Toxic chemicals from Gold Coast Airport detected in Coolangatta Creek

TOXIC chemicals from the Gold Coast Airport are flowing through Coolangatta Creek and being spat out onto Kirra Beach, it has been confirmed.

Perfluorooctanesulfonic acid (PFAS) has been found in the creek at the point where it discharges onto Kirra Beach.

Council has announced it will tomorrow erect health advisory signs in the area, warning residents not to “recreate” in water from Coolangatta Creek which regularly pools on the beach.


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“Levels of PFAS recorded in Coolangatta Creek at the point of discharge onto Kirra Beach were at higher levels but still below guideline levels for recreational use,” a City of Gold Coast spokesperson said.

“The City will review and reassess its advice to recreational users of marine waters at Kirra Beach based on future monitoring results or changes to the current situation.”

Council said the impacts to the environment were being addressed separately by AirServices Australia, Gold Coast Airport, Queensland Department of Environment and Heritage Protection (EHP), and Queensland Health.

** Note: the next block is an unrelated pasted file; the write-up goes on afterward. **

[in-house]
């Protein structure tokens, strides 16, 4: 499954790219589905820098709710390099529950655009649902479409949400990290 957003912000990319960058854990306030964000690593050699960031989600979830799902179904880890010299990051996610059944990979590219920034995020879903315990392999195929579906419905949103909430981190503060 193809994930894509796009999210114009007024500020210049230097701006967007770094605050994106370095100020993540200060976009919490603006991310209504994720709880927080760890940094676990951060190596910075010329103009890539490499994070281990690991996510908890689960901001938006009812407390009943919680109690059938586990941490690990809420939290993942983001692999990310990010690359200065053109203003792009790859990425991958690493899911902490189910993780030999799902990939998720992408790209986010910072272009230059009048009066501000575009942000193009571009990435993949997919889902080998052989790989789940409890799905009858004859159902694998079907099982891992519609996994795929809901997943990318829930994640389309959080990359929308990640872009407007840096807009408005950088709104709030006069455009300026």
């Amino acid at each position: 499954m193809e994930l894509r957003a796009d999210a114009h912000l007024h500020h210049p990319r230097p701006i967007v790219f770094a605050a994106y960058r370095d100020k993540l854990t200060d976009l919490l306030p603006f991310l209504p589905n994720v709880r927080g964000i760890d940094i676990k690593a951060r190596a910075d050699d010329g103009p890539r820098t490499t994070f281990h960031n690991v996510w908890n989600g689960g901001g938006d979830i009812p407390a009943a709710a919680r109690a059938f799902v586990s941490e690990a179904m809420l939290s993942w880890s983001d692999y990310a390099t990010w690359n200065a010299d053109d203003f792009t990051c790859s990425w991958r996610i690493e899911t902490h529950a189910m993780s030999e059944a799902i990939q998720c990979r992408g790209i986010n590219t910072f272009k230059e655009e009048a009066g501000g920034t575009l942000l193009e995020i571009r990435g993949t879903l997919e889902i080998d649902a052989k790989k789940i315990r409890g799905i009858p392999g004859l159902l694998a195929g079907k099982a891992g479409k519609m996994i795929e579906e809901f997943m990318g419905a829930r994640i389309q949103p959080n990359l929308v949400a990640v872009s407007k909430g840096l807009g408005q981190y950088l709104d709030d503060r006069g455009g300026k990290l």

It’s understood the EHP is currently testing groundwater near Gold Four Drive at Bilinga, opposite the airport.

“The City will continue to liaise with these lead agencies to track the progress of their investigations,” Council said.

The toxic chemical has been used in firefighting foam at airports across the country for decades.

In April, 22,000 litres of a firefighting foam containing perfluorinated chemicals (PFAS) was spilled into the Brisbane River from a Qantas hangar at Brisbane Airport.

It led to the major airline announcing a nationwide ban the chemical, vowing to phase it out at airports across the country within the next 12 months.

Any queries relating to public health should be directed to Queensland Health on 13HEALTH (13 43 25 84).

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